Monster Box’s ‘Book of Liz’ is the gospel according to the Sedaris writing duo
WATERFORD, Mich.— Before there was The Book of Mormon (the musical) there was The Book of Liz, a play by humorist and author David Sedaris and his sister, actress, comedian and writer Amy Sedaris. It’s a sendup of extremist faith-based communities that are in denial about everything secular, sexy or “sciencey.” It’s not for those easily offended or immune to the charms of irony, parody and wanton silliness. If you are a fan of the sardonic and slightly naughty style that the Sedaris siblings own (we are guilty as charged) you already have an idea of what this comedy portends.
The “Squeamish” faith community invented for the Book of Liz relies on an Amish-based proclivity for Jamestown-era puritanism. (Get it? Sque-amish!) This is leavened with an outrageous canon of superstitions, racism, misogyny and homophobia. The cult is made even more ridiculous with the invention of a proprietary shibboleth-cum-semaphore of elaborate hand gestures calculated to ward-off evil and bless the chosen. Best of all is that the only source of income for this Squeamish community is their sale of cheeseballs—the tastiest balls around. It’s delightfully puerile and we can only imagine Sedaris’s arched eyebrow as the play was penned.
The unlikely heroine of the play is mild-mannered Sister Elizabeth Donderstock (Angela Dill) who has a profound perspiration disorder that requires her to continuously dab herself with a sweat-soaked tea towel. Born and raised in the cloistered Squeamish religious community, she has been conditioned to embrace her own unworthiness. In the lifelong habit of submitting to the orders and disciplines imposed on her by the men folk and bitchier women (Mike Olsem, Al Bartlett and Betty DeWulf), Elizabeth tries to be content with her humble lot. She is disappointed to be overlooked as leader of the Chastity Parade (highlighting the dangers of Casual Glancing). She is a bit miffed when her suggestions are snubbed by the smug brethren. But soon, she is pushed a wooden spoon too far. The cult’s cheeseball success is a result of Elizabeth’s proprietary recipe and handmade manufacture. Now Reverend Tollhouse plans to send her out to the chive patch and install the charismatic Brother Brightbee (Daniel DeRey)in her kitchen. What’s a mature virgin who’s never set foot in the real world to do but run away?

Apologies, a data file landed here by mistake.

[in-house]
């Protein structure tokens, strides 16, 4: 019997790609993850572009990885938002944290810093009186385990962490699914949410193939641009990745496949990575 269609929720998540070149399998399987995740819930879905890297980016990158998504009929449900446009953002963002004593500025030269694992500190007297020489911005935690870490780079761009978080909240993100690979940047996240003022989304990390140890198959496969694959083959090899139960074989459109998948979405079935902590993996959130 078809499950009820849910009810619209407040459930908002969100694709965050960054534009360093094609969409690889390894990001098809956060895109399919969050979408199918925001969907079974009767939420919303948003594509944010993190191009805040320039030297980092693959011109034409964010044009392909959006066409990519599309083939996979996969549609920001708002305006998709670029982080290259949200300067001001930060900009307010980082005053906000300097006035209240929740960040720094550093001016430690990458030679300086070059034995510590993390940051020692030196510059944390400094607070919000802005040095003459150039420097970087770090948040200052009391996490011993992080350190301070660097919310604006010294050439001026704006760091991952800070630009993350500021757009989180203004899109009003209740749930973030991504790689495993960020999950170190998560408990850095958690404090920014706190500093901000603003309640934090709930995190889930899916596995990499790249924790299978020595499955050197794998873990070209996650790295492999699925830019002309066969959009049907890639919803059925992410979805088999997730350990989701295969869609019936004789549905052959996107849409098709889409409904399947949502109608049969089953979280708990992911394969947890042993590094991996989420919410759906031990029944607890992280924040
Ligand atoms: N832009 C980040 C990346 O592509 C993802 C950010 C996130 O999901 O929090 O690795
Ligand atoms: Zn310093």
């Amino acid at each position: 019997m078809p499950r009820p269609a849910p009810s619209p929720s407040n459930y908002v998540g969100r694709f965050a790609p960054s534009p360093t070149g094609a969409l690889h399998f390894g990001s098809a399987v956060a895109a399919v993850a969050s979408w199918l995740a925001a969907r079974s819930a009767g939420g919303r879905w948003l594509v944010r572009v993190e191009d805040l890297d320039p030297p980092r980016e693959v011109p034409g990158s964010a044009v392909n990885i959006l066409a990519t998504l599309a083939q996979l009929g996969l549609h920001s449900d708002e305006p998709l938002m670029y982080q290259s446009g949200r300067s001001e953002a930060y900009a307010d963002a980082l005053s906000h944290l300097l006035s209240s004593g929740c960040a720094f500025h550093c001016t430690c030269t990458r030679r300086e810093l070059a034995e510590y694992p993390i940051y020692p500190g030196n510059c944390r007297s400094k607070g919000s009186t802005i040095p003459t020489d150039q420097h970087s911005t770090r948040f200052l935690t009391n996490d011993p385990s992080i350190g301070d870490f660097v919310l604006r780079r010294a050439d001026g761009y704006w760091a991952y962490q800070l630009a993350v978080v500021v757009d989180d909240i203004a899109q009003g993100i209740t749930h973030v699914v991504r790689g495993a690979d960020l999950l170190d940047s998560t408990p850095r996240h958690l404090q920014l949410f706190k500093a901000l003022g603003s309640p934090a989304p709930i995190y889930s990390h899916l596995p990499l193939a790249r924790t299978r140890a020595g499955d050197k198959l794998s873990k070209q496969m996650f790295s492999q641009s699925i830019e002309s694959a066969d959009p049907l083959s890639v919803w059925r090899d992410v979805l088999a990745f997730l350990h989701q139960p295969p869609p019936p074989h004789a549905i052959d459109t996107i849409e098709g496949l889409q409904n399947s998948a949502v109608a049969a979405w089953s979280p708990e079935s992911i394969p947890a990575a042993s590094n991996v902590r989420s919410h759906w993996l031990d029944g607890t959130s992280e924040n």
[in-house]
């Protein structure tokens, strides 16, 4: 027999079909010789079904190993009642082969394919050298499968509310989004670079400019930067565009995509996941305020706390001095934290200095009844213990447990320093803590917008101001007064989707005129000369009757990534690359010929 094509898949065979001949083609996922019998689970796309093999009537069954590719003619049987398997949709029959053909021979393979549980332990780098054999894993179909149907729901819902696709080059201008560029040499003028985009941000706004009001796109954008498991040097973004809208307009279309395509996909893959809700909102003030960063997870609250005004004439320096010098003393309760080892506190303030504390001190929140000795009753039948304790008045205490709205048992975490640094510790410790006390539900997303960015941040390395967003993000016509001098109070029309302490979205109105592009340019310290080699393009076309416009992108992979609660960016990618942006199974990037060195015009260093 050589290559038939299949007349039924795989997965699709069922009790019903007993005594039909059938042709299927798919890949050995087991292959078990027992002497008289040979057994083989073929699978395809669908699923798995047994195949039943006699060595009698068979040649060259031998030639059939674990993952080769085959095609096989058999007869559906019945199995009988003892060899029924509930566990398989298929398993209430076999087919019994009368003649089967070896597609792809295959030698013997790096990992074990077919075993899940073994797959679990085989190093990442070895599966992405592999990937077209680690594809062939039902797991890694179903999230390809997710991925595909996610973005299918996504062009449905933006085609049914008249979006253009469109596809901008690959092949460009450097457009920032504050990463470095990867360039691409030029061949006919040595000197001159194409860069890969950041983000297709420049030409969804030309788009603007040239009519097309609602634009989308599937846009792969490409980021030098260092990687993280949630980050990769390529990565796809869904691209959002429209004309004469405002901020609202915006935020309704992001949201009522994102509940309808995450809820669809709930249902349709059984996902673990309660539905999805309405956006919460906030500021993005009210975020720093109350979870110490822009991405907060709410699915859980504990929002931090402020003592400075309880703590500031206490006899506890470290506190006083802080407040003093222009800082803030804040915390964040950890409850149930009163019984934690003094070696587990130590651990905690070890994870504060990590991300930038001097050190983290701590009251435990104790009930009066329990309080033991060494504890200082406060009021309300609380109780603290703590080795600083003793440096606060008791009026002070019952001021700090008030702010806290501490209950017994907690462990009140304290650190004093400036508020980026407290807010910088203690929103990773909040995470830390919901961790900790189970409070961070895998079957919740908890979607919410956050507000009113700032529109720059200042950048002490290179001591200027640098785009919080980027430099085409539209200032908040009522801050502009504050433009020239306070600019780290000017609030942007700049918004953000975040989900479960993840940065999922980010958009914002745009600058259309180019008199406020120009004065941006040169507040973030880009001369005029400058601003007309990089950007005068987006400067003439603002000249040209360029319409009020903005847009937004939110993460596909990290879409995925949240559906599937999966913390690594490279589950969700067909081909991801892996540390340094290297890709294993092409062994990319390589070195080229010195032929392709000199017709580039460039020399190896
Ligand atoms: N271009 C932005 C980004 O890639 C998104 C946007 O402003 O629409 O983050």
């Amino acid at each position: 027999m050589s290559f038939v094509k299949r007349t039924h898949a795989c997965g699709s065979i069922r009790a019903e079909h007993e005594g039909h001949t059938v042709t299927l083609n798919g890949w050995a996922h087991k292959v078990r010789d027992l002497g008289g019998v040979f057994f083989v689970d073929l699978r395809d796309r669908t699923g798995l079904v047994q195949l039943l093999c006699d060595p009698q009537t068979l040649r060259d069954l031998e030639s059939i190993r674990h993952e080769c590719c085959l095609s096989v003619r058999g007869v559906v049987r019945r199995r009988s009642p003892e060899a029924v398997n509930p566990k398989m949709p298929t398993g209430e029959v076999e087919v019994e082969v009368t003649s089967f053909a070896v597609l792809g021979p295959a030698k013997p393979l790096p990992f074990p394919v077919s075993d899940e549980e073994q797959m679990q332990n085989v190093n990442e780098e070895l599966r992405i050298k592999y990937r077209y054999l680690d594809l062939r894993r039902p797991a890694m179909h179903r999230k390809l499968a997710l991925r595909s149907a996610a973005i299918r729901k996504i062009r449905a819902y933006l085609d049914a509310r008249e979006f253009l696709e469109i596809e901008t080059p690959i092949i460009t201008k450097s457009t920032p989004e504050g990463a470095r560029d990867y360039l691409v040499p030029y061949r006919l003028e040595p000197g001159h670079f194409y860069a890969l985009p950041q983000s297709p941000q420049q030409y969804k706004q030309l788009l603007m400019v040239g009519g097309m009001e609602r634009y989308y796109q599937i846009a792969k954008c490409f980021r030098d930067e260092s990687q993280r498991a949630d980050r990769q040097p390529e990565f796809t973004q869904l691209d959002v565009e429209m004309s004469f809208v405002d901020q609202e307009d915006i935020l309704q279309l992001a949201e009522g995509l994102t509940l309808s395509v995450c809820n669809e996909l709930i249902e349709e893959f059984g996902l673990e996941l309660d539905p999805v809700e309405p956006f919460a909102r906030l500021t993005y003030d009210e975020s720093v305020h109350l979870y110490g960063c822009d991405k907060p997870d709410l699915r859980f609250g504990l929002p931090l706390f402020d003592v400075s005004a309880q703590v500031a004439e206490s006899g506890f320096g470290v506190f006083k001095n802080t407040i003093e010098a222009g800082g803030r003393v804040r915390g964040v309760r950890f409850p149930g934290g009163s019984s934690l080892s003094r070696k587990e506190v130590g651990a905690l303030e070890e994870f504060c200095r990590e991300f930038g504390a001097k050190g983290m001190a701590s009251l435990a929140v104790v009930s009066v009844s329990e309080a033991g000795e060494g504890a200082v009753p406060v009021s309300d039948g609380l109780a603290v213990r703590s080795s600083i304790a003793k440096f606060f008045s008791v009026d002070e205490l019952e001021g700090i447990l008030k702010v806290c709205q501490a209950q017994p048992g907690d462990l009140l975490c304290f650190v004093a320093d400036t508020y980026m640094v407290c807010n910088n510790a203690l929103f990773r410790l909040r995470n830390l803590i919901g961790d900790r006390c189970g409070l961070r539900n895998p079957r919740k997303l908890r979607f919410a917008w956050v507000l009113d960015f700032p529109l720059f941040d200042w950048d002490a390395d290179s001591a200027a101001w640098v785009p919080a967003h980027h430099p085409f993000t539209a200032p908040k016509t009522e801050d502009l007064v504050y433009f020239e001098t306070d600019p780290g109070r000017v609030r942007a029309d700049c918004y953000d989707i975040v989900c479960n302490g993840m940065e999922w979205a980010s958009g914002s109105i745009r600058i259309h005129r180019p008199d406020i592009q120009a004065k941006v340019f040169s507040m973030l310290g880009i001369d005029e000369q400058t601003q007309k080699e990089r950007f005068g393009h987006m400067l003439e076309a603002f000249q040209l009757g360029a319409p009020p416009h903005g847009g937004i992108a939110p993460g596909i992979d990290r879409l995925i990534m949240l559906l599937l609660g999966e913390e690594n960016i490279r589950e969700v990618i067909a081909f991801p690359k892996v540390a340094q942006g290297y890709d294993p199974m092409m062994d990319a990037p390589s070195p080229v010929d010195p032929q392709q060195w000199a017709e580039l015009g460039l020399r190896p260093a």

The laughs in this The Book of Liz are largely situational; the Squeamish cast members assume a wide-eyed melodramatic response to everything they don’t understand, which is, well, everything. When Liz makes her escape, she is terrified by a Mr. Peanut brand mascot. A ringing phone sends her diving under the table. But kindness prevails, and she is given refuge by Ukrainian immigrants (Allison Mergroet and Chris Peterson) who have learned to speak English with a perfect Cockney accent. (Think “Bert” from Mary Poppins.) They help her land a job as a waitress in a pilgrim-themed restaurant (Plymouth Crock) owned and operated by a band of recovering alcoholics (Jeremiah Pauling, Nik Khator and Malina Lyons). Naturally, Liz’s puritanical dress and her ingrained humility help her blend right in and she is soon offered a management position. There’s just the little matter of the sweating problem… and her refusal to kick the Squeamish habit.
Meanwhile, back at the Squeamish community, everything is in an uproar. No one can quite replicate the signature cheeseball zest and financial ruin is imminent. How will it all work out? In the silliest way possible, of course.
The Book of Liz is co-directed by Monster Box Artistic Director Paul Stark and Managing Director Tahra Gribbin. In addition to those mentioned, the ensemble includes Rita Chester, Patty Salter and Kim VoVillia. This comedy is intended for mature audiences – it’s The Handmaid’s Tale meets Book of Mormon – and works as social satire that is not without a message. Cheesy? To be sure. But for fans of the Sedaris siblings, it’s no sweat.
Read more about The Book of Liz 11/30–12/16
Read more about Monster Box Theatre